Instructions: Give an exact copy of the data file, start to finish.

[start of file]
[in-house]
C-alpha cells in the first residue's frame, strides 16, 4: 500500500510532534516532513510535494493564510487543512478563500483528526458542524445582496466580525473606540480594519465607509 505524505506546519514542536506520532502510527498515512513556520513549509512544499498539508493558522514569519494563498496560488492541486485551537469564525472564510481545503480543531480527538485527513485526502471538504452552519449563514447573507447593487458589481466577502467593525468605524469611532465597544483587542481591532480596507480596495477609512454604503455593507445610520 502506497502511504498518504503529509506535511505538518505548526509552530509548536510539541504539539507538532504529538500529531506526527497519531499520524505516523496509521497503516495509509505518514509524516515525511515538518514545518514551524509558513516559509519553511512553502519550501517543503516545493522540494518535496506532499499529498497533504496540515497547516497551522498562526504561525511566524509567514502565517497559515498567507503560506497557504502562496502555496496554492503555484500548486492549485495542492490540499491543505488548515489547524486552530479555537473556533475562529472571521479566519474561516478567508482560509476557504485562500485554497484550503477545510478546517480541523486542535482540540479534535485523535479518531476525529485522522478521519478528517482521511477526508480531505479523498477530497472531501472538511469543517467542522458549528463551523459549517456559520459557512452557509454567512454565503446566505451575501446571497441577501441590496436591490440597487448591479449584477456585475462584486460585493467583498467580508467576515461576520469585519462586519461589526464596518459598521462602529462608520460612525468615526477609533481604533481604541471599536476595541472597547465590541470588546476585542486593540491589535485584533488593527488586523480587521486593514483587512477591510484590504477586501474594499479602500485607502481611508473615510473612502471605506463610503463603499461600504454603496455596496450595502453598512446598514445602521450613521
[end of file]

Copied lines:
[in-house]
C-alpha cells in the first residue's frame, strides 16, 4: 500500500510532534516532513510535494493564510487543512478563500483528526458542524445582496466580525473606540480594519465607509 505524505506546519514542536506520532502510527498515512513556520513549509512544499498539508493558522514569519494563498496560488492541486485551537469564525472564510481545503480543531480527538485527513485526502471538504452552519449563514447573507447593487458589481466577502467593525468605524469611532465597544483587542481591532480596507480596495477609512454604503455593507445610520 502506497502511504498518504503529509506535511505538518505548526509552530509548536510539541504539539507538532504529538500529531506526527497519531499520524505516523496509521497503516495509509505518514509524516515525511515538518514545518514551524509558513516559509519553511512553502519550501517543503516545493522540494518535496506532499499529498497533504496540515497547516497551522498562526504561525511566524509567514502565517497559515498567507503560506497557504502562496502555496496554492503555484500548486492549485495542492490540499491543505488548515489547524486552530479555537473556533475562529472571521479566519474561516478567508482560509476557504485562500485554497484550503477545510478546517480541523486542535482540540479534535485523535479518531476525529485522522478521519478528517482521511477526508480531505479523498477530497472531501472538511469543517467542522458549528463551523459549517456559520459557512452557509454567512454565503446566505451575501446571497441577501441590496436591490440597487448591479449584477456585475462584486460585493467583498467580508467576515461576520469585519462586519461589526464596518459598521462602529462608520460612525468615526477609533481604533481604541471599536476595541472597547465590541470588546476585542486593540491589535485584533488593527488586523480587521486593514483587512477591510484590504477586501474594499479602500485607502481611508473615510473612502471605506463610503463603499461600504454603496455596496450595502453598512446598514445602521450613521